Wanting the best, keeping the worst

Posted in Aktuellt, Allmänt, Board work / Styrelsearbete, Leadership / Ledarskap on December 20th, 2021 by admin

28, 2021The Great Attrition is happening. A record number of employees have or plan to quit. In the U.S., voluntary attrition increased by almost 800,000 in the past year, while involuntary attrition decreased by almost 400,000 during the same period according to the Bureau of Labor Statistics. Recently, a McKinsey survey found that nearly a quarter of employers believe they are holding on to more low-performing talent now compared to a year ago. What does this mean for a company’s talent strategy?

Employers must be thoughtful and creative to retain the right talent, develop skills to fill critical gaps, and attract new people. Consider taking these four actions to shore up a long-term talent strategy:

  1. Address burnout. After a tumultuous 20 months, employees are struggling with grief, loss, and burnout. Well-being challenges and deficits have increased, and the very nature of the pandemic has strained some social support and coping mechanisms at work (e.g., social distancing).Compassionate leaders most inclined to provide social and emotional support at work, notably women, have played “triple duty”—driving performance on the job, supporting colleagues’ socioemotional and relational needs, and filling caretaking roles at home. As burnout takes its toll and people leave, work often shifts to those who remain, driving even more burnout. Women have been particularly impacted: 42 percent report they are often or almost always burned out, compared to 35 percent of men.Employers should create multiple avenues that address these challenges head-on to retain their people. For example, a global sportwear company closed its headquarters for a week to give everyone a break. They didn’t just make headlines—they sent an important, people-first message to current and prospective employees.
  2. Double down on health. Institutions that can sustain high performance over time tend to exhibit a vibrancy and durability that we call organizational health. The healthiest organizations go beyond fixing problems to achieve a peak level of functioning more akin to thriving and flourishing. Similarly, organizations can go beyond alleviating burnout to create an employee experience that helps every individual succeed. This can turn a liability into an asset—from talent attrition to talent attraction.It is time for employers to be bold by, for instance, rewarding and promoting leaders who drive visible performance results and also build capabilities, enhance organizational health, create psychological safety, and help reenergize the organization.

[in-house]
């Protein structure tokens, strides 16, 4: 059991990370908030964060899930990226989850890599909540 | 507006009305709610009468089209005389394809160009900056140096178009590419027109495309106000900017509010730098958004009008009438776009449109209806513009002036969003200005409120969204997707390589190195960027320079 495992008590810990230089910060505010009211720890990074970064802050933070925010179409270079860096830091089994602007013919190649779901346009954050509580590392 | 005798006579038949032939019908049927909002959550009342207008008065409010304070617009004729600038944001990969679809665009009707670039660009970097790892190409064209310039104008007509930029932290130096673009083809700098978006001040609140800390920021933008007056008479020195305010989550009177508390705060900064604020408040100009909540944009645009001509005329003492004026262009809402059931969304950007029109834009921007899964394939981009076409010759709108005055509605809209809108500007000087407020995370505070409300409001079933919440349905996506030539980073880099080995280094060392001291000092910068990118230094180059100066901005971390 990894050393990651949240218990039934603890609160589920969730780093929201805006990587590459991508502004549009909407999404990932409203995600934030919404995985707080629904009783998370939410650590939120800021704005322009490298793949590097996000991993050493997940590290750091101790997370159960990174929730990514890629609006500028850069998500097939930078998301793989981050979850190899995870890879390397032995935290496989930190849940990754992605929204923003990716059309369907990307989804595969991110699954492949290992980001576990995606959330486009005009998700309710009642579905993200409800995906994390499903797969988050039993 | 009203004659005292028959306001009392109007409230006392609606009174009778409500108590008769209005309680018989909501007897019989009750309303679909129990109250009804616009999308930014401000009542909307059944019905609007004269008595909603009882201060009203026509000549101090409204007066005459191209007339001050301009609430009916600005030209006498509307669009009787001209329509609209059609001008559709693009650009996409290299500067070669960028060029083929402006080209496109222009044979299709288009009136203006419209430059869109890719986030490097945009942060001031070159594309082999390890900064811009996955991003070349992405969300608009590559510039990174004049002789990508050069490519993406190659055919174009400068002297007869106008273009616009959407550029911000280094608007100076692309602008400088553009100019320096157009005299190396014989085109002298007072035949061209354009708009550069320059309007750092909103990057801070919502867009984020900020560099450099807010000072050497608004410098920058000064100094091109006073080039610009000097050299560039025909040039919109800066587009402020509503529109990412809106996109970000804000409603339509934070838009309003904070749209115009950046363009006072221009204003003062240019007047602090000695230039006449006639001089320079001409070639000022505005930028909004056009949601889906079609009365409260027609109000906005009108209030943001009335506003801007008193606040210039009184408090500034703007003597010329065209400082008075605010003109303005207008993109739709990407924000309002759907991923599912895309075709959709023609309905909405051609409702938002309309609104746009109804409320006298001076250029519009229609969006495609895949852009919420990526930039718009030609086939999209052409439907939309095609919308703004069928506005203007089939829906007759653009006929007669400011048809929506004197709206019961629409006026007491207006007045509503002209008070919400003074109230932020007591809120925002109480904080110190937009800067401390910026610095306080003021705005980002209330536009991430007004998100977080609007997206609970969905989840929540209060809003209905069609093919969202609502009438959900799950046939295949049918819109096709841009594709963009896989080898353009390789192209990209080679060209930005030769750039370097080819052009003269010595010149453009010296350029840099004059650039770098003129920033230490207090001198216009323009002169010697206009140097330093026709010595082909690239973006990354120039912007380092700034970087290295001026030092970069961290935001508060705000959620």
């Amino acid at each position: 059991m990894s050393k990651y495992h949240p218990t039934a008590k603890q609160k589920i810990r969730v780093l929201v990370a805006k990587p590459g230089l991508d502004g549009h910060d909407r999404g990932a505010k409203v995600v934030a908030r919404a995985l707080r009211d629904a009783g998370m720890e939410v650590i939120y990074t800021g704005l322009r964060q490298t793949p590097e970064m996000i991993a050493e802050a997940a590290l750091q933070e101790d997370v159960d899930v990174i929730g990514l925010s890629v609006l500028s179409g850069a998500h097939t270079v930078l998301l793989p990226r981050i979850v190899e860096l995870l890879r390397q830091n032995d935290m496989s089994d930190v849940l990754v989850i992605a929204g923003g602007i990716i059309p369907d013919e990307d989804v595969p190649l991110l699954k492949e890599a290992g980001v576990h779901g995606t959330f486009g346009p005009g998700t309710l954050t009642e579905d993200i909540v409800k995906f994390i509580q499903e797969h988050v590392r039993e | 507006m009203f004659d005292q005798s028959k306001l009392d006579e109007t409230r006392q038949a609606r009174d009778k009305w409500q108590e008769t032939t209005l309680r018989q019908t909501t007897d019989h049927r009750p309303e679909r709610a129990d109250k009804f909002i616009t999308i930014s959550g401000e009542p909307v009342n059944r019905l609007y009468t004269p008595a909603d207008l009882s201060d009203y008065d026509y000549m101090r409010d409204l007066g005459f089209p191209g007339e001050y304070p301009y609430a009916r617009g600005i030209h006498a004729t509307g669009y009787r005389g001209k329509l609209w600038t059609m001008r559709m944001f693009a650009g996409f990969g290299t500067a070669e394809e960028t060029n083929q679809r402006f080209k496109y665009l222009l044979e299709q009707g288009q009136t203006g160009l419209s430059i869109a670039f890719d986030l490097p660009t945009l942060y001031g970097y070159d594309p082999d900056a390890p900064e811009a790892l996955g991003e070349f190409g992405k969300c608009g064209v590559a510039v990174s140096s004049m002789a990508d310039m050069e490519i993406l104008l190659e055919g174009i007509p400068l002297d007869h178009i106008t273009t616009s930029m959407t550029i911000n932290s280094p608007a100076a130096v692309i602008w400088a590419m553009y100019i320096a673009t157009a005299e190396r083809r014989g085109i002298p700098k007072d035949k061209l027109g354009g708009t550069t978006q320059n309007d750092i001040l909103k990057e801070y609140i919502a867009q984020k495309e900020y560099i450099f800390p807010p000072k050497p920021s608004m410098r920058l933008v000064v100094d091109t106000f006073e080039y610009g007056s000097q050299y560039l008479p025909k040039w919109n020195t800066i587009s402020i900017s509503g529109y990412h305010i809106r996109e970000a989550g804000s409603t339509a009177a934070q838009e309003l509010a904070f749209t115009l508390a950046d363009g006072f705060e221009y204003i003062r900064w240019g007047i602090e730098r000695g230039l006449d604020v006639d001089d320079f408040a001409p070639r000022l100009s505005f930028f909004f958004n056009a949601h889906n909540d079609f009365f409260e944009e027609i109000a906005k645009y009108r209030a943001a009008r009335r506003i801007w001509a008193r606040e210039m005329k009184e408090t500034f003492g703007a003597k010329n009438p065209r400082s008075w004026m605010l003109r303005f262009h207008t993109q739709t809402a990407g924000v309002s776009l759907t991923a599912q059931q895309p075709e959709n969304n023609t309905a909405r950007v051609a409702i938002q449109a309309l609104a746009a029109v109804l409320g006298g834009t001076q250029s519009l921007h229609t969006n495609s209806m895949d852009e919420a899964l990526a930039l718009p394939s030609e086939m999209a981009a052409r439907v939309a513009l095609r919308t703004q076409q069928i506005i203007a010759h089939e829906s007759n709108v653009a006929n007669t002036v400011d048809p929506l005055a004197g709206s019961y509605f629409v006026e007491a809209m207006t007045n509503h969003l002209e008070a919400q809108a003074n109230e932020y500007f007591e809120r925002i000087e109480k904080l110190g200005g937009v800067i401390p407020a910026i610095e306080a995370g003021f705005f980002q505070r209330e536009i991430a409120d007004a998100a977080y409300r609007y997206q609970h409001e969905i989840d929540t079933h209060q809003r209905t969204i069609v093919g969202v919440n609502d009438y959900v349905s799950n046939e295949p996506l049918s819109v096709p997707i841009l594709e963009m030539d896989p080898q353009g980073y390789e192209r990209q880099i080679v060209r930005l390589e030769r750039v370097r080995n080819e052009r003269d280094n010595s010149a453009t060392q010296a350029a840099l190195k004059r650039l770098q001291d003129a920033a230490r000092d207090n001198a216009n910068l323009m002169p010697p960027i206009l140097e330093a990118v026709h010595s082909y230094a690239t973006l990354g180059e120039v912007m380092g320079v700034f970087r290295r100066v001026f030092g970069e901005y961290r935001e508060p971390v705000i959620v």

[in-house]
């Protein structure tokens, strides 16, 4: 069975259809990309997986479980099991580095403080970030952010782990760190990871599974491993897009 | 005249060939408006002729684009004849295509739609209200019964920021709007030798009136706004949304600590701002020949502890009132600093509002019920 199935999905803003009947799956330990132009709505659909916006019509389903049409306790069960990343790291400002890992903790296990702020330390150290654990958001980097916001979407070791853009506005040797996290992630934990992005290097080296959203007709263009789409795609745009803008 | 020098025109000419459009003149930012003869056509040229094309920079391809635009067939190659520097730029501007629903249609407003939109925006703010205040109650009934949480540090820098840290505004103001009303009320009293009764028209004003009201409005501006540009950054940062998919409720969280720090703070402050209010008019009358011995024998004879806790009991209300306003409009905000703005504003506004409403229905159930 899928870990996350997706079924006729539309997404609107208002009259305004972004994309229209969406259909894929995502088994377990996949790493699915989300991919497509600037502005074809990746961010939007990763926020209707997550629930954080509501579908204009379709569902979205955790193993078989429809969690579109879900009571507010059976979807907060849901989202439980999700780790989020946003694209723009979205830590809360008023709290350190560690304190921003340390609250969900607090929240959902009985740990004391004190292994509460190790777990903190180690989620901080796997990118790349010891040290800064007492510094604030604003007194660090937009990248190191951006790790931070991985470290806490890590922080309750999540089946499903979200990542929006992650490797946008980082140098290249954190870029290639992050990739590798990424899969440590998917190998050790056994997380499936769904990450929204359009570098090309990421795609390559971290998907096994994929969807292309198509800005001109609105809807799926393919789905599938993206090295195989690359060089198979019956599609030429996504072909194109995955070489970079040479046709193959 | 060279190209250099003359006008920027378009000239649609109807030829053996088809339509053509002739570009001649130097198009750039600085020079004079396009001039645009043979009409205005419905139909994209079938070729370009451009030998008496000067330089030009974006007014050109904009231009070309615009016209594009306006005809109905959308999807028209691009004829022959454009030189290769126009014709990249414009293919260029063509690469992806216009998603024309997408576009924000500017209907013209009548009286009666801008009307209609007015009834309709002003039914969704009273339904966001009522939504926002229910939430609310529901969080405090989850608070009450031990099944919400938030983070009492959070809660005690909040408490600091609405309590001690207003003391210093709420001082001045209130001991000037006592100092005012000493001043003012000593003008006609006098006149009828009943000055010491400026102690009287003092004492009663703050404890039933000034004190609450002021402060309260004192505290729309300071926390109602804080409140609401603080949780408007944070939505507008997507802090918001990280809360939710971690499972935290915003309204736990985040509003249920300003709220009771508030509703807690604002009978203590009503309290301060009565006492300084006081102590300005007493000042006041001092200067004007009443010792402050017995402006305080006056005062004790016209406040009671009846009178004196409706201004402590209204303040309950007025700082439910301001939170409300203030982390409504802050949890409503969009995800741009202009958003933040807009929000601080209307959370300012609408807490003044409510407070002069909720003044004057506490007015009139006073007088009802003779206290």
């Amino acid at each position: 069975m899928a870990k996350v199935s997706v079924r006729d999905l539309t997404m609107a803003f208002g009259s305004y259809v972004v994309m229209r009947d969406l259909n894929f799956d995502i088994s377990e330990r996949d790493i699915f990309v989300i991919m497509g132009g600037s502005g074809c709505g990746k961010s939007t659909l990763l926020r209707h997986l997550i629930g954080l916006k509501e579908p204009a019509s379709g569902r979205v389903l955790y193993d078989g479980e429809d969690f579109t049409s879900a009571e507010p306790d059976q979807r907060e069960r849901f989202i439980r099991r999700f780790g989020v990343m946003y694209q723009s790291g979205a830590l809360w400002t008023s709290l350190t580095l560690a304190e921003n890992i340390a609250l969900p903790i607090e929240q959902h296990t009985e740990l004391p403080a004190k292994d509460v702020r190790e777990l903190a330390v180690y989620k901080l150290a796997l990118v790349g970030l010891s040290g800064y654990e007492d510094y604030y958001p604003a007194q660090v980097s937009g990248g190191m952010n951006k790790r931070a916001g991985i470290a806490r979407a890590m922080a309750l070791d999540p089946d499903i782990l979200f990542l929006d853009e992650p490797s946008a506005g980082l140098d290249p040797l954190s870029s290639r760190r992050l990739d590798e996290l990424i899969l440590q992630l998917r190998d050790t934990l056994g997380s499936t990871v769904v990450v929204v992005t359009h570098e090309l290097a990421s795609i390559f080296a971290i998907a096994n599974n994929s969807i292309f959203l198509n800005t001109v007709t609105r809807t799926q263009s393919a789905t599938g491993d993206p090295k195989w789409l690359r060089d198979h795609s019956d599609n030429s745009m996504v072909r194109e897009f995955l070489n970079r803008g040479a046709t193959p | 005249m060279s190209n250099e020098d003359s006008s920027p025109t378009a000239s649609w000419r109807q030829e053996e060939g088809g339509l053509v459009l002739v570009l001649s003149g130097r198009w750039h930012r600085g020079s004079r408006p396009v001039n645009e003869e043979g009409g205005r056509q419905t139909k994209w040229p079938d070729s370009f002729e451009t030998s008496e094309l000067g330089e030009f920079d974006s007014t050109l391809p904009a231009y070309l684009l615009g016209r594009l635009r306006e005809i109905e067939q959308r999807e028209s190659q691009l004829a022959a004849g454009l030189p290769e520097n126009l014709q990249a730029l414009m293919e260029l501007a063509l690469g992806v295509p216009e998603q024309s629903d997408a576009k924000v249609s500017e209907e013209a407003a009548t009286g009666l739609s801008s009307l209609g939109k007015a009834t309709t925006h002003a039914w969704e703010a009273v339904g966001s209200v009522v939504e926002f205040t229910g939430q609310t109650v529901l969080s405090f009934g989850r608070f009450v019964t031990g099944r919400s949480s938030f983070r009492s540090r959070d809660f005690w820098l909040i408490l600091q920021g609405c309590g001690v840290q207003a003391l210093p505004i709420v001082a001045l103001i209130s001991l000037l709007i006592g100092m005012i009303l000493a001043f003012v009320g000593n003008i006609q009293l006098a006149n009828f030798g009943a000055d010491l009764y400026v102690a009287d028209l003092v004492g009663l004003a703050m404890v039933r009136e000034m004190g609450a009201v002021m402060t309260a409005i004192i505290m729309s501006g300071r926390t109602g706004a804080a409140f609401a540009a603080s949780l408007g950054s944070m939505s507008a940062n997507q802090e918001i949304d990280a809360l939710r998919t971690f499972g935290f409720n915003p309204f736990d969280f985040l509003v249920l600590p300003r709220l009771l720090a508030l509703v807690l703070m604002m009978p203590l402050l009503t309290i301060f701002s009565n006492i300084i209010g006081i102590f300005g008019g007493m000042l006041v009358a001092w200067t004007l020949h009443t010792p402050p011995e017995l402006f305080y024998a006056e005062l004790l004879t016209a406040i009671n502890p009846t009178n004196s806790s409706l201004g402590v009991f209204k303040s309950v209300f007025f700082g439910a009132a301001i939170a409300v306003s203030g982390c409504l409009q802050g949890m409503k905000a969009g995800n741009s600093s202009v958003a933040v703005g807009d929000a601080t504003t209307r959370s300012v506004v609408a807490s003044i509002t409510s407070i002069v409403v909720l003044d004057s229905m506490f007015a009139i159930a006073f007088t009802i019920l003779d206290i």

3. Build skills. The easiest talent to source is the talent you already have; the answer to sourcing the right skill sets lies in redeployment, reskilling, and upskilling.A beauty company moved quickly at the outset of the pandemic to retrain frontline, brick-and-mortar employees in social media advertising and remote customer support, redeploying them as influencers and beauty advisors. The strategy contributed to 120 percent year-over-year sales growth.Investing in employee development helps to build capabilities that drive financial returns, but it also shows employees that their development and advancement matter and they are essential to the company’s future.
  4. Reimagine the talent pool. Identify needed knowledge, skills, abilities, and experiences. Hiring for skills and thinking beyond traditional profiles or academic degrees could open up new pools of high-performing talent that may simply be older, younger, or less formally educated.Invest in fellowships and paid internships to develop the right skills. Also, work on bringing back “boomerang employees” and employ retired workers to mentor, apprentice, and advise the organization. Many financial institutions are creating paid internship programs for college freshmen and sophomores to strengthen their talent pipeline and advance their DE&I goals by creating more equitable access.